The Challenge of Prevention
An emergency room rotation proved impactful for U of I WWAMI student
Melissa Liner did CPR for the first time on a patient experiencing a drug overdose at Clearwater Valley Hospital and Clinics in Orofino.
“My job as a medical student is to stand back and not get in the way, but I ended up in the rotation for doing chest compressions,” she said. “That was the first time I’ve ever done CPR, even though I’d been certified for years. There’s a lot of adrenaline.”
The patient died, but the experience stuck with Liner, who is a student the University of Idaho’s WWAMI Medical Education Program.
“I wondered if there's something as a community we could be doing to prevent this in the future,” she said.
Liner was assigned to Orofino in 2017 as part of the Rural/Underserved Opportunities Program, designed to expose WWAMI medical students to rural health care. The Salmon, Idaho, native became interested in rural medicine because she doesn’t like urban settings, she said. As she progressed through her medical studies at U of I, Liner found more reasons to commit to practicing medicine in small towns.
“I can do full scope medicine — work in the clinic, work in the hospital, ER shifts, deliver babies. Through this program I realized that,” she said.
During her time in Orofino, she was able to meet with people to get an idea of a program the community could benefit from.
“I was talking with several different people and three brought up, ‘Well we have a drug problem in Orofino and we would love something to be done with students in Orofino,’” Liner said. “That was the starting point and the population that would be most affected.”
Her experience in the emergency room confirmed what she heard.
Liner researched the best methods for drug education. Working with the Orofino students presented a challenge. Liner returns to Orofino in April and school ends just a few months later.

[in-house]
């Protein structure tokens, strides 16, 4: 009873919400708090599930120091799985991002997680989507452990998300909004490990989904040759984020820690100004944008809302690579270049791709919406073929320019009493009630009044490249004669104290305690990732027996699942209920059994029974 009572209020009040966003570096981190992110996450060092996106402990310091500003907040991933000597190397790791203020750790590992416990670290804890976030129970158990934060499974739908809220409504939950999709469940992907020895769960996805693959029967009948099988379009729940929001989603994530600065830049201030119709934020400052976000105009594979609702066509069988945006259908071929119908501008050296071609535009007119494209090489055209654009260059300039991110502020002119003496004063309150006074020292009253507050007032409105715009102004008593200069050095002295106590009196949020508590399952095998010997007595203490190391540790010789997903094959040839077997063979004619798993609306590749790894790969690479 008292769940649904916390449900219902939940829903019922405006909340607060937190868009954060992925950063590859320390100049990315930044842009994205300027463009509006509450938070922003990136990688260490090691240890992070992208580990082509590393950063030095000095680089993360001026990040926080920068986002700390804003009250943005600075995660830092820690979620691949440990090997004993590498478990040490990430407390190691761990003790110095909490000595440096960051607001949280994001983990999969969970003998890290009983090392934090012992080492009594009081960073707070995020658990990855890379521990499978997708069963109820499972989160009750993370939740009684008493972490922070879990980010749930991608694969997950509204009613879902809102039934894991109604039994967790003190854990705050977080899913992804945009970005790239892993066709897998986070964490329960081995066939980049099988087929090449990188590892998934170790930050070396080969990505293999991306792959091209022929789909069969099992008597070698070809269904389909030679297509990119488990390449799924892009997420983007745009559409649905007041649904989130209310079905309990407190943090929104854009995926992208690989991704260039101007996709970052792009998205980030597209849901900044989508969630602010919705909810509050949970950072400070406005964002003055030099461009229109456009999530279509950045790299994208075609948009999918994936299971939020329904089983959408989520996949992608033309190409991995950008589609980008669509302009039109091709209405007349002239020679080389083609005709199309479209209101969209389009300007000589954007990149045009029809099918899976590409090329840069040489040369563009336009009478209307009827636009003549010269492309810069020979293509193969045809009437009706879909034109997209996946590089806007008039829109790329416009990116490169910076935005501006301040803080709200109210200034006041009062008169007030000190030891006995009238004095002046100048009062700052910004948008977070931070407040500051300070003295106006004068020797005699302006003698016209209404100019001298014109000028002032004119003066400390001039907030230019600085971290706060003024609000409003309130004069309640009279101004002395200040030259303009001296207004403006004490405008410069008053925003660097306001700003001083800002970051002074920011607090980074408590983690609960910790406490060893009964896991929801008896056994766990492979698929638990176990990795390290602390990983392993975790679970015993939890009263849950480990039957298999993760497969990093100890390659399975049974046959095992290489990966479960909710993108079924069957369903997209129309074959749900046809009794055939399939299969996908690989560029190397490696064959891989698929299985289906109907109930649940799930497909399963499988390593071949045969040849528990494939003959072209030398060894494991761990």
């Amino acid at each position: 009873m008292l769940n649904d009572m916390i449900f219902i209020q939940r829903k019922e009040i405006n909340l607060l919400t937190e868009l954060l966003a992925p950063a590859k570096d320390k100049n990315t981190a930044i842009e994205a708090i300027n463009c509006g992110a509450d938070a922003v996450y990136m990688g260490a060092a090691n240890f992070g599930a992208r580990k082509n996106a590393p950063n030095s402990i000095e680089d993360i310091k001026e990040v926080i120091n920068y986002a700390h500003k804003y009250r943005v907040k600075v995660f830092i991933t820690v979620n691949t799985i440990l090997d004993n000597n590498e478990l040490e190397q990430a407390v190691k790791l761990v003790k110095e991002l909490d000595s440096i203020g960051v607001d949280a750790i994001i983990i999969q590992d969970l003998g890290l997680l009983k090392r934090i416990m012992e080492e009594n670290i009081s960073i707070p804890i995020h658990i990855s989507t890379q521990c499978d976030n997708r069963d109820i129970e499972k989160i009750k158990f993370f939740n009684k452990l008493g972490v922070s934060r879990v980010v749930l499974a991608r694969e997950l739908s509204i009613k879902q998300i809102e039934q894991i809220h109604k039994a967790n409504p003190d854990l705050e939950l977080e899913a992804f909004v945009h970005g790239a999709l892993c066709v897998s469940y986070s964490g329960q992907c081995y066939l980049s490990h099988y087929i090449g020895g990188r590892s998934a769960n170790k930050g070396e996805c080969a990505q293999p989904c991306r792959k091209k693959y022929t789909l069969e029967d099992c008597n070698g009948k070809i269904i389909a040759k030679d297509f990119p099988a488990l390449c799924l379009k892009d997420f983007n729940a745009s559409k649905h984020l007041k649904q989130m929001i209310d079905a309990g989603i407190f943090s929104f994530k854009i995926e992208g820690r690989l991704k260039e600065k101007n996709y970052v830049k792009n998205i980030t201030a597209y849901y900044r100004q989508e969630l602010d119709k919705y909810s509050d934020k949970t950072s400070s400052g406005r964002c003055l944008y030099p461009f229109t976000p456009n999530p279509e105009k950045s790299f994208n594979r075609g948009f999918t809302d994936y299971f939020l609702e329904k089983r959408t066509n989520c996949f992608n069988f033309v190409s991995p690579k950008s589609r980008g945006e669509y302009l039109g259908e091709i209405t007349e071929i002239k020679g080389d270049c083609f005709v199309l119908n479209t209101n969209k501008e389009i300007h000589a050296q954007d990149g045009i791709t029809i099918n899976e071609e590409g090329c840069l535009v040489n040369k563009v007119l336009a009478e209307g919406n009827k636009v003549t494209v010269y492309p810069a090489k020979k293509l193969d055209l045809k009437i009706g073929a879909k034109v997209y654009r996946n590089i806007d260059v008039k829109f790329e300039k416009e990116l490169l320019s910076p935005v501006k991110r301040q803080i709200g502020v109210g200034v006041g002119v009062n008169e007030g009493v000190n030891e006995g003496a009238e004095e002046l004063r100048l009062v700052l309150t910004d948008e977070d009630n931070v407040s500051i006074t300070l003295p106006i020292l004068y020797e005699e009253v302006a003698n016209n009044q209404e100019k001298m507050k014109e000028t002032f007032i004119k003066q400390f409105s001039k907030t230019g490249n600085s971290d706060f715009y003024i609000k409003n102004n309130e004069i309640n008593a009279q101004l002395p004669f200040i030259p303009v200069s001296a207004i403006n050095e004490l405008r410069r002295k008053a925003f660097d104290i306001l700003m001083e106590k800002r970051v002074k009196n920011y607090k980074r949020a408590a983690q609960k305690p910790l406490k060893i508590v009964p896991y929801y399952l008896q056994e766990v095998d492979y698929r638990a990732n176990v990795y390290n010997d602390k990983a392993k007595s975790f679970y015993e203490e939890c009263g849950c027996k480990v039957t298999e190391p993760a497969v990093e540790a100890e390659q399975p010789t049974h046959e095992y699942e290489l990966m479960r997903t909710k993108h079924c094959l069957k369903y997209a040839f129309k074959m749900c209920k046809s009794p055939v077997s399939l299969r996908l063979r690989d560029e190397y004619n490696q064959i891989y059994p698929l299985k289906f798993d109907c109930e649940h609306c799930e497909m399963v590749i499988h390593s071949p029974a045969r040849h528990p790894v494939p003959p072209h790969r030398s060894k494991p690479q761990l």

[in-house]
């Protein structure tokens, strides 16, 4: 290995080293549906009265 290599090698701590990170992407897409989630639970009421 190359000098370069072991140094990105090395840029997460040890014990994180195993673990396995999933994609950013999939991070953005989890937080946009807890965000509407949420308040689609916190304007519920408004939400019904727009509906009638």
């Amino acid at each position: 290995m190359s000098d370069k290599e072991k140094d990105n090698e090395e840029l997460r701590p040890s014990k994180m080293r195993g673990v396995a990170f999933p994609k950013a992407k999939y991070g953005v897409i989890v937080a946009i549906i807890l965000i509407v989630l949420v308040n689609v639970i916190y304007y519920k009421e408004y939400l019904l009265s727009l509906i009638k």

Additionally, Orofino’s Monday through Thursday class schedules means there is very little extra time in the school day.
“They’re having a hard time condensing their curriculum into four-day week, so that’s a lot to ask,” she said.
Implementing a drug-education program would also require training for the teachers and shifting lesson plans. Liner has considered working with the local teen center to ease the burden on classrooms.
“My hope is to get students involved with this,” she said. “I think if you make this something that’s their project, they would learn a lot from it and make it theirs and be more open to participating.”
Liner said her time in the RUOP and TRUST programs has cemented her desire to work in rural medicine.
“We’re going to have a lot of influence and we can be good advocates for our patients,” she said. “RUOP showed me you can do that and people will appreciate your efforts.”
WWAMI is a partnership between the University of Washington School of Medicine and five Western states — Washington, Wyoming, Alaska, Montana and Idaho. In Idaho, 40 medical students complete their first and second year of medical training on the Palouse. The students then have the opportunity to complete their Clinical Phase and Explore & Focus Phase of medical education in Idaho, Seattle or across the five-state WWAMI region.
The Rural/Underserved Opportunities Program (RUOP) is a four-week immersion experience in community medicine for students in between year one and two of medical school. The students live in underserved rural or urban communities during a four-week rotation, working with local physicians. The Target Rural Underserved Track (TRUST) builds on this experience with student completing community health projects within their RUOP communities.
Published in March 2018
Article by Tess Fox, University Communications & Marketing